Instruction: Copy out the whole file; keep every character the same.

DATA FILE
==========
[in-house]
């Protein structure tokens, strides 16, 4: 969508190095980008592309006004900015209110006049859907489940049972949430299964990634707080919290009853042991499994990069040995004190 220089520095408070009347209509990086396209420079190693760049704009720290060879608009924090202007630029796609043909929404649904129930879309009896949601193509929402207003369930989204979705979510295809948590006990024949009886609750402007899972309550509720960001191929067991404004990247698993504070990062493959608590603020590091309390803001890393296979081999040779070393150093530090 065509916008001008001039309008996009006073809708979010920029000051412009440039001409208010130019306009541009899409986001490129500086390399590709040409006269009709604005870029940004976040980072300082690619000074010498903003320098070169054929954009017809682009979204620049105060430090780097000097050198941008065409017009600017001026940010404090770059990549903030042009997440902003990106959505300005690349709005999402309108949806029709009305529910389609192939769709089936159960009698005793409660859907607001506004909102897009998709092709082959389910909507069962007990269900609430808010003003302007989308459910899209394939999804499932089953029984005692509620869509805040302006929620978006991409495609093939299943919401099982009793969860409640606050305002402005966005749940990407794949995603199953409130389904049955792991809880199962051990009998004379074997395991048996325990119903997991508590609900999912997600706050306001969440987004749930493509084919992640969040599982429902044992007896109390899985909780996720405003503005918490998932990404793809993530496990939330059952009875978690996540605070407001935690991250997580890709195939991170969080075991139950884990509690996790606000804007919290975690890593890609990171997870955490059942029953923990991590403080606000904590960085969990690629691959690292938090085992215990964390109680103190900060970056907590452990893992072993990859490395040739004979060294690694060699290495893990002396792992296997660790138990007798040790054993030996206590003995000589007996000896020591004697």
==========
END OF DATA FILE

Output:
[in-house]
């Protein structure tokens, strides 16, 4: 969508190095980008592309006004900015209110006049859907489940049972949430299964990634707080919290009853042991499994990069040995004190 220089520095408070009347209509990086396209420079190693760049704009720290060879608009924090202007630029796609043909929404649904129930879309009896949601193509929402207003369930989204979705979510295809948590006990024949009886609750402007899972309550509720960001191929067991404004990247698993504070990062493959608590603020590091309390803001890393296979081999040779070393150093530090 065509916008001008001039309008996009006073809708979010920029000051412009440039001409208010130019306009541009899409986001490129500086390399590709040409006269009709604005870029940004976040980072300082690619000074010498903003320098070169054929954009017809682009979204620049105060430090780097000097050198941008065409017009600017001026940010404090770059990549903030042009997440902003990106959505300005690349709005999402309108949806029709009305529910389609192939769709089936159960009698005793409660859907607001506004909102897009998709092709082959389910909507069962007990269900609430808010003003302007989308459910899209394939999804499932089953029984005692509620869509805040302006929620978006991409495609093939299943919401099982009793969860409640606050305002402005966005749940990407794949995603199953409130389904049955792991809880199962051990009998004379074997395991048996325990119903997991508590609900999912997600706050306001969440987004749930493509084919992640969040599982429902044992007896109390899985909780996720405003503005918490998932990404793809993530496990939330059952009875978690996540605070407001935690991250997580890709195939991170969080075991139950884990509690996790606000804007919290975690890593890609990171997870955490059942029953923990991590403080606000904590960085969990690629691959690292938090085992215990964390109680103190900060970056907590452990893992072993990859490395040739004979060294690694060699290495893990002396792992296997660790138990007798040790054993030996206590003995000589007996000896020591004697």